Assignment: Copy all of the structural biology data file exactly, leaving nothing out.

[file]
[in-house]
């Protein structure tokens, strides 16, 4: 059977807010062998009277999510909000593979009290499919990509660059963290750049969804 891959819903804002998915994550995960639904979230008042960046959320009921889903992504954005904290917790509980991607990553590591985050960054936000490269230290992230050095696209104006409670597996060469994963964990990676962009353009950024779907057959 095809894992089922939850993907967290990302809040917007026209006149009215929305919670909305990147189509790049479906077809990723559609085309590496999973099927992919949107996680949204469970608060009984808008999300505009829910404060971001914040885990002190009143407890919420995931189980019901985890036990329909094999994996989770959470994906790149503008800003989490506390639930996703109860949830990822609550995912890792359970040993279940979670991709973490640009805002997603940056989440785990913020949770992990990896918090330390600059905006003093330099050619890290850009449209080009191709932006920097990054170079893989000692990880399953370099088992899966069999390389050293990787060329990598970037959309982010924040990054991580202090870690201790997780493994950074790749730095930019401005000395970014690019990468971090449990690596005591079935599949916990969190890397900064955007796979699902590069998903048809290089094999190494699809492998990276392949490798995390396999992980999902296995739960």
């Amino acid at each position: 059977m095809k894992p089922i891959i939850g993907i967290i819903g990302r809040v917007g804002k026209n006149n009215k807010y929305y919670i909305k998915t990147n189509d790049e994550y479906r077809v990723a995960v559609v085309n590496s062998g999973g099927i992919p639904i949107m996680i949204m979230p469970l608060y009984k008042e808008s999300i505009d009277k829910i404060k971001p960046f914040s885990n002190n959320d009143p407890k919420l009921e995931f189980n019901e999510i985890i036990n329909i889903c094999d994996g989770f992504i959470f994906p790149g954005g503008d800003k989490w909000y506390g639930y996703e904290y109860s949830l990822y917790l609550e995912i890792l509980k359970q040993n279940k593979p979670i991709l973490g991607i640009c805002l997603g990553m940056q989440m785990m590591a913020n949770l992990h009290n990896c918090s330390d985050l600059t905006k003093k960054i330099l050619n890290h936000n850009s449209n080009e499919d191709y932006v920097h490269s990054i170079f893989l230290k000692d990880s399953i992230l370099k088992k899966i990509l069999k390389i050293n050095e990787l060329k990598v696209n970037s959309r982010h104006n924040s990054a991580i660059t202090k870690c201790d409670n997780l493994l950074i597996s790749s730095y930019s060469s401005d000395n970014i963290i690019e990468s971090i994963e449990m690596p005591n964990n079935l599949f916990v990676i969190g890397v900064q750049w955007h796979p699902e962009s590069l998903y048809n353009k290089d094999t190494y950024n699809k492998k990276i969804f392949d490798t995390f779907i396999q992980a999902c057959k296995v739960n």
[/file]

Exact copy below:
[in-house]
């Protein structure tokens, strides 16, 4: 059977807010062998009277999510909000593979009290499919990509660059963290750049969804 891959819903804002998915994550995960639904979230008042960046959320009921889903992504954005904290917790509980991607990553590591985050960054936000490269230290992230050095696209104006409670597996060469994963964990990676962009353009950024779907057959 095809894992089922939850993907967290990302809040917007026209006149009215929305919670909305990147189509790049479906077809990723559609085309590496999973099927992919949107996680949204469970608060009984808008999300505009829910404060971001914040885990002190009143407890919420995931189980019901985890036990329909094999994996989770959470994906790149503008800003989490506390639930996703109860949830990822609550995912890792359970040993279940979670991709973490640009805002997603940056989440785990913020949770992990990896918090330390600059905006003093330099050619890290850009449209080009191709932006920097990054170079893989000692990880399953370099088992899966069999390389050293990787060329990598970037959309982010924040990054991580202090870690201790997780493994950074790749730095930019401005000395970014690019990468971090449990690596005591079935599949916990969190890397900064955007796979699902590069998903048809290089094999190494699809492998990276392949490798995390396999992980999902296995739960």
């Amino acid at each position: 059977m095809k894992p089922i891959i939850g993907i967290i819903g990302r809040v917007g804002k026209n006149n009215k807010y929305y919670i909305k998915t990147n189509d790049e994550y479906r077809v990723a995960v559609v085309n590496s062998g999973g099927i992919p639904i949107m996680i949204m979230p469970l608060y009984k008042e808008s999300i505009d009277k829910i404060k971001p960046f914040s885990n002190n959320d009143p407890k919420l009921e995931f189980n019901e999510i985890i036990n329909i889903c094999d994996g989770f992504i959470f994906p790149g954005g503008d800003k989490w909000y506390g639930y996703e904290y109860s949830l990822y917790l609550e995912i890792l509980k359970q040993n279940k593979p979670i991709l973490g991607i640009c805002l997603g990553m940056q989440m785990m590591a913020n949770l992990h009290n990896c918090s330390d985050l600059t905006k003093k960054i330099l050619n890290h936000n850009s449209n080009e499919d191709y932006v920097h490269s990054i170079f893989l230290k000692d990880s399953i992230l370099k088992k899966i990509l069999k390389i050293n050095e990787l060329k990598v696209n970037s959309r982010h104006n924040s990054a991580i660059t202090k870690c201790d409670n997780l493994l950074i597996s790749s730095y930019s060469s401005d000395n970014i963290i690019e990468s971090i994963e449990m690596p005591n964990n079935l599949f916990v990676i969190g890397v900064q750049w955007h796979p699902e962009s590069l998903y048809n353009k290089d094999t190494y950024n699809k492998k990276i969804f392949d490798t995390f779907i396999q992980a999902c057959k296995v739960n």